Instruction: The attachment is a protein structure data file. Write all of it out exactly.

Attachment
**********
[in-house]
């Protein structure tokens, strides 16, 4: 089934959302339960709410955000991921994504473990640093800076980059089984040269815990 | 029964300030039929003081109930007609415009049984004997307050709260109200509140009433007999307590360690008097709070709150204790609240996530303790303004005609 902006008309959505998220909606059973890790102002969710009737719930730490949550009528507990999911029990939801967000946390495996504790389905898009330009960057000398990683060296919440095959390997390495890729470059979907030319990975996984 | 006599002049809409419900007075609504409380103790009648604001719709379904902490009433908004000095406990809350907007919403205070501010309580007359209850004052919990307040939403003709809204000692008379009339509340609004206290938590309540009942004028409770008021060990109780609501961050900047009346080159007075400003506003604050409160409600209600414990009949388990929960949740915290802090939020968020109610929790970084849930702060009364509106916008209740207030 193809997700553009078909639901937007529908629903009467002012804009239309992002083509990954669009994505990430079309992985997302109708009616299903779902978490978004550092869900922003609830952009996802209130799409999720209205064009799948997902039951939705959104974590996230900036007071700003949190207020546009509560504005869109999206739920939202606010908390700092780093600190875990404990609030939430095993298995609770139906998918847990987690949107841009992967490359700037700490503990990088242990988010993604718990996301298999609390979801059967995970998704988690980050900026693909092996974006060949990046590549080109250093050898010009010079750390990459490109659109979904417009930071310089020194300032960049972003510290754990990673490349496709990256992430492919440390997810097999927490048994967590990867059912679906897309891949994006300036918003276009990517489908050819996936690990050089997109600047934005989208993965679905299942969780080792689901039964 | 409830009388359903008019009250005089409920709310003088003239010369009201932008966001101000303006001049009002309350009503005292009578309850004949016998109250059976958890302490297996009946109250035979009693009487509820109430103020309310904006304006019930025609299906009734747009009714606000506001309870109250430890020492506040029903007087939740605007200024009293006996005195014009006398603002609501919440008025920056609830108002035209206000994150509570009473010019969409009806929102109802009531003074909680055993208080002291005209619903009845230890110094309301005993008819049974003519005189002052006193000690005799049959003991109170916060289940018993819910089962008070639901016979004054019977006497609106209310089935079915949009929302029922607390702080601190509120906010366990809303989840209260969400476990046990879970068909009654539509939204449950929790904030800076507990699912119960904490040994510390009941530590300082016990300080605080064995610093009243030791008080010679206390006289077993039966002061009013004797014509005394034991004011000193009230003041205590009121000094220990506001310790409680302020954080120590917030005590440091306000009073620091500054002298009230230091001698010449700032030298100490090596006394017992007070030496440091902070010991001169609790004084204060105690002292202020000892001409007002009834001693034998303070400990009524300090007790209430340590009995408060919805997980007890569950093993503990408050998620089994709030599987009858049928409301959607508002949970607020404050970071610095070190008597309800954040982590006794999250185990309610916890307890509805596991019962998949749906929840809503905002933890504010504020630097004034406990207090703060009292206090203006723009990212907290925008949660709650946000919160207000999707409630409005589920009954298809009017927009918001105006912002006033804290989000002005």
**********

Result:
[in-house]
């Protein structure tokens, strides 16, 4: 089934959302339960709410955000991921994504473990640093800076980059089984040269815990 | 029964300030039929003081109930007609415009049984004997307050709260109200509140009433007999307590360690008097709070709150204790609240996530303790303004005609 902006008309959505998220909606059973890790102002969710009737719930730490949550009528507990999911029990939801967000946390495996504790389905898009330009960057000398990683060296919440095959390997390495890729470059979907030319990975996984 | 006599002049809409419900007075609504409380103790009648604001719709379904902490009433908004000095406990809350907007919403205070501010309580007359209850004052919990307040939403003709809204000692008379009339509340609004206290938590309540009942004028409770008021060990109780609501961050900047009346080159007075400003506003604050409160409600209600414990009949388990929960949740915290802090939020968020109610929790970084849930702060009364509106916008209740207030 193809997700553009078909639901937007529908629903009467002012804009239309992002083509990954669009994505990430079309992985997302109708009616299903779902978490978004550092869900922003609830952009996802209130799409999720209205064009799948997902039951939705959104974590996230900036007071700003949190207020546009509560504005869109999206739920939202606010908390700092780093600190875990404990609030939430095993298995609770139906998918847990987690949107841009992967490359700037700490503990990088242990988010993604718990996301298999609390979801059967995970998704988690980050900026693909092996974006060949990046590549080109250093050898010009010079750390990459490109659109979904417009930071310089020194300032960049972003510290754990990673490349496709990256992430492919440390997810097999927490048994967590990867059912679906897309891949994006300036918003276009990517489908050819996936690990050089997109600047934005989208993965679905299942969780080792689901039964 | 409830009388359903008019009250005089409920709310003088003239010369009201932008966001101000303006001049009002309350009503005292009578309850004949016998109250059976958890302490297996009946109250035979009693009487509820109430103020309310904006304006019930025609299906009734747009009714606000506001309870109250430890020492506040029903007087939740605007200024009293006996005195014009006398603002609501919440008025920056609830108002035209206000994150509570009473010019969409009806929102109802009531003074909680055993208080002291005209619903009845230890110094309301005993008819049974003519005189002052006193000690005799049959003991109170916060289940018993819910089962008070639901016979004054019977006497609106209310089935079915949009929302029922607390702080601190509120906010366990809303989840209260969400476990046990879970068909009654539509939204449950929790904030800076507990699912119960904490040994510390009941530590300082016990300080605080064995610093009243030791008080010679206390006289077993039966002061009013004797014509005394034991004011000193009230003041205590009121000094220990506001310790409680302020954080120590917030005590440091306000009073620091500054002298009230230091001698010449700032030298100490090596006394017992007070030496440091902070010991001169609790004084204060105690002292202020000892001409007002009834001693034998303070400990009524300090007790209430340590009995408060919805997980007890569950093993503990408050998620089994709030599987009858049928409301959607508002949970607020404050970071610095070190008597309800954040982590006794999250185990309610916890307890509805596991019962998949749906929840809503905002933890504010504020630097004034406990207090703060009292206090203006723009990212907290925008949660709650946000919160207000999707409630409005589920009954298809009017927009918001105006912002006033804290989000002005």